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Make recordings clean

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Re: Make recordings clean

PostPosted: Tue Jan 07, 2020 6:31 pm
by Dr Huge Longjohns
realised in-between spoken phrases gating was needed.
I never gate vocals (or anything else tbh), it's too easy to lose something important, a little breath, a bit of throat noise that adds feel or emotion. I simply go through the track in solo, sometimes with headphones on, and manually edit out the noises I don't want. It's trivial to do and takes no time at all.

Re: Make recordings clean

PostPosted: Tue Jan 07, 2020 9:56 pm
by Martin Walker
DC-Choppah wrote:
aviorrok wrote:
Yeah here’s a clean:

https://youtu.be/Y30pfWIQfoo

And here is my:
I know the mix is not good enough

https://youtu.be/J5o-izwzFrw

I just hear a different arrangement and mix. There are spots in the 'clean' one with complete silence. I also hear how everything lines up on beat and crisply decays on beat too.

Your mix has reverb tails, less upfront vocals, and more going on arrangement-wise behind the vocal, sloppier entries and exits of sounds. Not in a bad way, just that you are comparing to something that has been aligned and edited to have everything locked onto boundaries.

You should tighten up your arrangement and make all the sounds come and go on the beat if that is what you are after. Sounds artificial to me, but that may be what you are after.

Fascinating couple of links as a comparison, and a genuinely helpful response from DC-Choppah :thumbup:

Sometimes, to create music like the 'clean' 1st example, I suspect you need a 'perfect performance', because with so few mix elements and little or no reverb, the performer is totally 'exposed'.

Yes, a little clever editing may clean up such a performance a little, but often it's best to leave it as it is, even with slight imperfections, to retain the human element.

So as is often quoted here, the performance is the most important element, followed by good recorded acoustics, far more than choices of microphone or other gear in the chain.


Martin

Re: Make recordings clean

PostPosted: Wed Jan 15, 2020 11:49 am
by aviorrok
Martin Walker wrote:
DC-Choppah wrote:
aviorrok wrote:
Yeah here’s a clean:

https://youtu.be/Y30pfWIQfoo

And here is my:
I know the mix is not good enough

https://youtu.be/J5o-izwzFrw

I just hear a different arrangement and mix. There are spots in the 'clean' one with complete silence. I also hear how everything lines up on beat and crisply decays on beat too.

Your mix has reverb tails, less upfront vocals, and more going on arrangement-wise behind the vocal, sloppier entries and exits of sounds. Not in a bad way, just that you are comparing to something that has been aligned and edited to have everything locked onto boundaries.

You should tighten up your arrangement and make all the sounds come and go on the beat if that is what you are after. Sounds artificial to me, but that may be what you are after.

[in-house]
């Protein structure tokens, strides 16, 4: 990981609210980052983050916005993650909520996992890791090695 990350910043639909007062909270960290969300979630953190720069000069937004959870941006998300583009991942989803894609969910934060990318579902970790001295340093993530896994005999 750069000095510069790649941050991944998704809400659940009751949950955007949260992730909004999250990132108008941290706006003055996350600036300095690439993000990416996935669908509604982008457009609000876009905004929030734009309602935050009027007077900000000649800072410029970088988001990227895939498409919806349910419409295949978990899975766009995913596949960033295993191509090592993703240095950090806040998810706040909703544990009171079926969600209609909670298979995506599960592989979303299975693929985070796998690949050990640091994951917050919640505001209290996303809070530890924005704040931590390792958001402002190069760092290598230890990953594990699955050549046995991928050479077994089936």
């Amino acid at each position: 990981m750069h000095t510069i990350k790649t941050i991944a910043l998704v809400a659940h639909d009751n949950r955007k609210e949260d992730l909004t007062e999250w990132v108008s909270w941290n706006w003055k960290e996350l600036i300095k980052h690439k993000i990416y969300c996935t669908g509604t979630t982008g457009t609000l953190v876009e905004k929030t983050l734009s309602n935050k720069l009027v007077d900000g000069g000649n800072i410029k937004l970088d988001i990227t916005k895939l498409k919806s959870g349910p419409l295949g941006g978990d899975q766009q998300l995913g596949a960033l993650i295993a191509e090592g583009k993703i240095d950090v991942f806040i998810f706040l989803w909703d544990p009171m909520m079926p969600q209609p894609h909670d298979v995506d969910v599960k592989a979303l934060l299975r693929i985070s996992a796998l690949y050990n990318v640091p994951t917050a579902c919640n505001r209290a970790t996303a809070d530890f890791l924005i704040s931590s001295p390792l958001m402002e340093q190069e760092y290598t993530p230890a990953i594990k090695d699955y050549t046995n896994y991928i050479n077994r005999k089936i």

Fascinating couple of links as a comparison, and a genuinely helpful response from DC-Choppah :thumbup:

Sometimes, to create music like the 'clean' 1st example, I suspect you need a 'perfect performance', because with so few mix elements and little or no reverb, the performer is totally 'exposed'.

Yes, a little clever editing may clean up such a performance a little, but often it's best to leave it as it is, even with slight imperfections, to retain the human element.

So as is often quoted here, the performance is the most important element, followed by good recorded acoustics, far more than choices of microphone or other gear in the chain.


Martin

DI box can make sound "cleaner" with less noise? (for vocals and guitars)

Re: Make recordings clean

PostPosted: Wed Jan 15, 2020 12:13 pm
by Sam Spoons
You would not use a DI for vocals, it's function, usually, is to take an unbalanced signal from a guitar (or other 'instrument level' device), reduce it and output a balanced mic level signal.

It may make the guitar signal quieter/cleaner but it may do the opposite. What are you feeding the guitar into now and what is the pickup system in the guitar?

Re: Make recordings clean

PostPosted: Wed Jan 15, 2020 8:46 pm
by aviorrok
Sam Spoons wrote:You would not use a DI for vocals, it's function, usually, is to take an unbalanced signal from a guitar (or other 'instrument level' device), reduce it and output a balanced mic level signal.

It may make the guitar signal quieter/cleaner but it may do the opposite. What are you feeding the guitar into now and what is the pickup system in the guitar?

For acoustic guitar I recording with mic.
Electric guitar I connect to my interface (UR242) with TS (TRS make noise with my guitar) and amp simulator.
I want to reduce noises in my studio so I replaced my PC and add a carpet

Re: Make recordings clean

PostPosted: Wed Jan 15, 2020 10:39 pm
by Sam Spoons
IMHO you don't need a DI box then, your interface has a HiZ input option, make sure that is on when recording an electric guitar straight in and that will be as good as you can get with your present kit and workflow.

Carpet alone will do little to improve the studio acoustics, search for the many acoustic treatment threads and articles for more detailed info.

Re: Make recordings clean

PostPosted: Fri Jan 17, 2020 7:54 am
by Andy Wason
I'm new here and just an amateur, but it sounds to me that on the second track, the instruments and backing vocals are stepping all over the main vocal. I'd consider changing the eq's ( and possibly instruments) to get out of the way of the vocals. Also, IMHO gain staging and eq is the biggest culprit when recording in my home studio.

Re: Make recordings clean

PostPosted: Wed Feb 26, 2020 12:09 pm
by Argiletonne
a DI with a good quality transformer couldn't hurt the process,.
then record everything one at a time using the DI to whatever you do.